By Chris Cillizza, Washington Post
This email from a reader arrived in the inbox of WaPo’s Capitol Hill reporter Paul Kane this morning:
“At several points, today’s front page story uses the word ‘conservative’ in an outdated manner that makes no sense. You set up the conflict within the Republican caucus as a debate between [House Speaker John] Boehner and ‘conservatives.’ Does that make Boehner a moderate or even a liberal? Under any reasonable definition, Boehner himself is beyond doubt a ‘conservative.’ The problem is that your lexicon lacks a term to describe the ultra-right Tea Party conservatives in the Republican caucus that first emerged three years ago. As a loyal reader, I strongly encourage you to press your editors to update your style guide to reflect this new political reality.”
We’ve thought for some time that our long-leaned on definitions of the political ideologies of various subgroups within the Republican party have felt outdated — particularly since the rise of the tea party in 2009.
While determining Boehner’s ideology since becoming Speaker is difficult — Speakers of the House almost never vote on legislation — a look back at his last year as Minority Leader in 2010 is telling. In 2010, Boehner received a 100 percent conservative score from the American Conservative Union (and had a 94 percent lifetime score). That same year Boehner had a 100 percent rating from the conservative Club for Growth (and a 83 percent lifetime rating.)
So, describing Boehner as something short of “conservative” doesn’t fit. But, that then raises another question: What do we call the 45 people who voted against Boehner on at least half of the seven critical votes flagged by the Washington Post so far this year?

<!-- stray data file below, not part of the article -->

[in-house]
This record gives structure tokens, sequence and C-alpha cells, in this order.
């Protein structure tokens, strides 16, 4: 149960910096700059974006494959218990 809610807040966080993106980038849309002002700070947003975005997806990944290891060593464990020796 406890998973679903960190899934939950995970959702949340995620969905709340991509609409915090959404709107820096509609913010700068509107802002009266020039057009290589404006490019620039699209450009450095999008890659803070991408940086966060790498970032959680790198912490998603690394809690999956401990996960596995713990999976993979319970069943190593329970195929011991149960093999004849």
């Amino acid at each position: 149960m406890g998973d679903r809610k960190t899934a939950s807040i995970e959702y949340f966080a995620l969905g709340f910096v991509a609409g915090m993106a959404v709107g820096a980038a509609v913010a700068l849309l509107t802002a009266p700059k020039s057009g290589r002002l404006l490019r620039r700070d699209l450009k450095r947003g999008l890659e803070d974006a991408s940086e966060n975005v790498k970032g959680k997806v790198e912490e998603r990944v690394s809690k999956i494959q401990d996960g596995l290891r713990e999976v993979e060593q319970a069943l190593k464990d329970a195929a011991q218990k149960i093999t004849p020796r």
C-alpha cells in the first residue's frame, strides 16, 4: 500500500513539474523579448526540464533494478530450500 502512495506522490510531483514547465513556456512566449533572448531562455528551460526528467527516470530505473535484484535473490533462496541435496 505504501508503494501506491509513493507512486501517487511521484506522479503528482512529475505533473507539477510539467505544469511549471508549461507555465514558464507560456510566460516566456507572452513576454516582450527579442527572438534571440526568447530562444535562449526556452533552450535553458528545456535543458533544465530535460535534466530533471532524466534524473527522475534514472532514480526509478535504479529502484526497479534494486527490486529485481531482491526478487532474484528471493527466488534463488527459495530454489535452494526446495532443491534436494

The tendency is to describe this group as “tea party conservatives”. But, that label seems inexact. We’ve already detailed the problem with using the word “conservative” to contrast this group with the Boehners and Cantors of the world. And, the word “tea party” was always something of a misnomer driven by the word “party”; the number of groups — and belief systems — that fall under the “tea party” label are so diverse as to render the term almost meaningless.
Look at the group of 45. It includes Members with a decided libertarian streak (Michigan’s Justin Amash, Georgia’s Paul Broun), freshmen Members (Oklahoma’s Jim Bridenstine, Pennsylvania’s Scott Perry) and veterans (Tennessee’s John Duncan, North Carolina’s Walter Jones Jr.) There’s no obvious ideological/geographical/experiential tie that binds all 45 of these people together.
What then binds the group? To our mind, it’s a sort of anti-establishment mentality. That is, whatever their leadership wants, they don’t want. For some, it’s ideological. For others, it’s political. For still others, it’s personal.
All of which brings us to this simple question: What do we call this group?
While we understand asking this sort of question is catnip for partisans, we want real suggestions that reflect the mentality that this group of House Republicans have adopted. Partisan bomb throwing WILL be ignored. Serious suggestions welcome in the comments section below.